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Discussion in 'Basses [BG]' started by MAJOR METAL, Dec 30, 2002.


    MAJOR METAL The Beagle Father Staff Member Supporting Member

    Would you guys use the buffer you use on your car to buff scratches on your bass like the kind of scraches that are normal for the back of the bass. Thanks
  2. LoJoe


    Sep 5, 2002
    Concord, NC USA.
    I wouldn't go so far as using a rotary or orbital buffer on a bass unless you're really skilled at using one. You could potentially eat right through the finish or at least swirl it up beyond ugly. However, having said that, some may say I am crazy, but as a person who shows a car in car show competitions, and takes home trophies doing it sometimes, I have used car finish products to restore a bass finish with no ill effects. I used to have a black Ibanez SR400 I bought used that was covered with light surface scratches and looked pretty lousy. I worked 99.9% of them out by hand buffing with GS27 scratch remover, an automotive product available at any autoparts or department store. It not only got rid of the scratches, but it, along with a coat of Zaino Z1 Polish Lok and a couple of coats of Z2 Show Car Polish left a scratch free deep mirrored finish. These are polishes, not waxes. When I eventually sold it, the buyer commented that it looked brand new. There was no affect on the sound either. Of course many will say that an Ibanez SR400 sounds like crap to begin with! :D I have done some slight finish buffing out of scratches on my black/white Fender and it works just as well on a Fender finish. Deep scratches into the bass body itself will not come out via this method. Only mild scratches in the finish will benefit, so don't overdo it. This brings the warning that scratch removers such as GS27 and others do contain very mild abrasives so you need a careful touch and you need to know when to stop or you'll eat through the finish eventually. Your results may vary. Always try it on the back first!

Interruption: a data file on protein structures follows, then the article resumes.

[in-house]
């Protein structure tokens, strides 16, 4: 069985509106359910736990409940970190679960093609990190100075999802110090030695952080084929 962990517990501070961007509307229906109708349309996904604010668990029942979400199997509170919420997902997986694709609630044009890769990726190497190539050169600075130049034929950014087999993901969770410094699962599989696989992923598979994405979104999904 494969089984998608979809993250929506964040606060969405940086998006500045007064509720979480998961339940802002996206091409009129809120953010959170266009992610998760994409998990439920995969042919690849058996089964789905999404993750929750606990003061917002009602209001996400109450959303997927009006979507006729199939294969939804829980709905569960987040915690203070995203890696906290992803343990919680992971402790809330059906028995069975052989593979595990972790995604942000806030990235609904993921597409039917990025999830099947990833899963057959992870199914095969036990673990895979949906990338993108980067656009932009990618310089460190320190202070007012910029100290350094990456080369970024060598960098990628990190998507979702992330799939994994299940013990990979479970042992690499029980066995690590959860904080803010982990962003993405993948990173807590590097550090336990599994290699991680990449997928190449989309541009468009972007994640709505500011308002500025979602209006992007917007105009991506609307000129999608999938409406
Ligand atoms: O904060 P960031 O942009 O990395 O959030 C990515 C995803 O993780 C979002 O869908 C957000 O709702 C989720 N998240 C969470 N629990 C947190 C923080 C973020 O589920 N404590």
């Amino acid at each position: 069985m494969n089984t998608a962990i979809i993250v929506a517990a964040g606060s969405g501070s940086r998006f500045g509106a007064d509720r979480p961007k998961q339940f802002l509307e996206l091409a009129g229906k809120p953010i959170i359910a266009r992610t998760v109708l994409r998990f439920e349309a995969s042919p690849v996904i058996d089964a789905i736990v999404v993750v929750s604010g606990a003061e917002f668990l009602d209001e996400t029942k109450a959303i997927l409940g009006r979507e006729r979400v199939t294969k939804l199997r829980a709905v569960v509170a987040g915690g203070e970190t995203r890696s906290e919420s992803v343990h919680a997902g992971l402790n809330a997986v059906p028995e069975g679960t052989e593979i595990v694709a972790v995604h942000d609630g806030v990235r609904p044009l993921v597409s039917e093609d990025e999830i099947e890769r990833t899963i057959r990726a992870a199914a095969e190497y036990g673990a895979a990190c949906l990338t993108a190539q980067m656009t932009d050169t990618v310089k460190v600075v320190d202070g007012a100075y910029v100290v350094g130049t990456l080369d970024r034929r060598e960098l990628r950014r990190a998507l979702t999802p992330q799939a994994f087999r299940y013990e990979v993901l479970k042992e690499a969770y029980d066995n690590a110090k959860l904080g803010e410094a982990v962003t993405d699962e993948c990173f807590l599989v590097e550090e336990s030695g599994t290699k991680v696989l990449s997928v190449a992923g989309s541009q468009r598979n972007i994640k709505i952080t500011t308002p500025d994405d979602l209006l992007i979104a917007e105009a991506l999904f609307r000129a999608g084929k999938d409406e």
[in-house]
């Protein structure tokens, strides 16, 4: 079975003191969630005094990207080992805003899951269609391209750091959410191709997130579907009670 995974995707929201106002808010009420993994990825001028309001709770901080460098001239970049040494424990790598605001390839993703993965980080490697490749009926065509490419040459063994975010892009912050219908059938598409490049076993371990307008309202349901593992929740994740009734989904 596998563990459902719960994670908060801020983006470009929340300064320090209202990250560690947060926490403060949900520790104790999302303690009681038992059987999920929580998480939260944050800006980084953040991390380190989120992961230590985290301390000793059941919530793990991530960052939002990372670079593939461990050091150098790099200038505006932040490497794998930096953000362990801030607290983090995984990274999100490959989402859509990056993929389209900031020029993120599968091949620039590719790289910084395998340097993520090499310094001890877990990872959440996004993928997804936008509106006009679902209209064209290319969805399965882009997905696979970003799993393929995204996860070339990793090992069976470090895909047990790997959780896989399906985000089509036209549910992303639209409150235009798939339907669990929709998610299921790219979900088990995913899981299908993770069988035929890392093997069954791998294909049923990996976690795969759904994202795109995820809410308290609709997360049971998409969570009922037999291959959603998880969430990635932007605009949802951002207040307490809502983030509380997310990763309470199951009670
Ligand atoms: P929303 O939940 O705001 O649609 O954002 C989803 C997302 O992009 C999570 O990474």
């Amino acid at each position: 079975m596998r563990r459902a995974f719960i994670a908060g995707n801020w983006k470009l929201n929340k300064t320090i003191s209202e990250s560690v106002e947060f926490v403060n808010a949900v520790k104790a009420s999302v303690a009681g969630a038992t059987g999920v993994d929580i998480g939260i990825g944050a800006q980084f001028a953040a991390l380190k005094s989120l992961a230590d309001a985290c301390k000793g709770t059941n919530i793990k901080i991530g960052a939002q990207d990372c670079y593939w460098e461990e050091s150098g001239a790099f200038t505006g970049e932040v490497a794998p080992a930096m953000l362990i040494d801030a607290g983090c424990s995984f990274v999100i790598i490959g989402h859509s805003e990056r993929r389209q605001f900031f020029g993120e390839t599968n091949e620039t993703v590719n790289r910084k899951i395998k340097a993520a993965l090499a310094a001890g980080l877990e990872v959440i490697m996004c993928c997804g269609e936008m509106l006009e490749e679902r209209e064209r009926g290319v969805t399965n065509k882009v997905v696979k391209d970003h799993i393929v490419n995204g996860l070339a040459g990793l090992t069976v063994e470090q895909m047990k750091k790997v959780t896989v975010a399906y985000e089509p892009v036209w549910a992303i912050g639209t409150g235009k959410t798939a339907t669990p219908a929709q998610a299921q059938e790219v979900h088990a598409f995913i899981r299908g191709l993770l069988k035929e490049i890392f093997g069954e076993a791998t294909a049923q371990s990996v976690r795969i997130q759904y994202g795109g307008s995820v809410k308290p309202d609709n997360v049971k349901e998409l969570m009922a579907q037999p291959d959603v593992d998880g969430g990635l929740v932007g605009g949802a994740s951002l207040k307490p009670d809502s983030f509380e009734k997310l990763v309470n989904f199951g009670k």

3. Munjibunga

    Munjibunga Total Hyper-Elite Member Gold Supporting Member

    May 6, 2000
    San Diego (when not at Groom Lake)
    Independent Contractor to Bass San Diego
    I know for a fact that Carvin uses Maguire's car polish on their showroom basses. I used it on my Jazz Deluxe V, it looks bitchen, with no problems. No, this one is not a joke. Many guitar makers use automotive paints on their solid color guitars.
  4. Bonafide


    Oct 15, 2002
    Ive been using car polishes forever on by gear with the exception of really old guitars with checked finish.
    I have used a variety of scratch removers with intense success. They are micro-finish products.
    Whether to use an oribital buffer depends on the finish. If you have newer bass made overseas or even a newer Fender, the coat is a plastic base and almost impossible to burn through with a buffer. Even the most powerful strippers can't touch those clear coats.
    I agree with LoJoe and Munji, go to your local automotive shop and pickup some good scratch remover and a good polish (Maguires #7) is a good choice.
    By no means will you be able to get rid of deep scratches made by belts and such but you can get your instrument clean and looking great.

    MAJOR METAL The Beagle Father Staff Member Supporting Member

    The scratches i have are on the back of my jack bass they are just light surfaces scratches. So if i apply the mcguires polish to a rag you think i should have some luck. Dosent sadowsky use a buffer to get slight scratches out. Their is a picture on his site www.sadowsky.com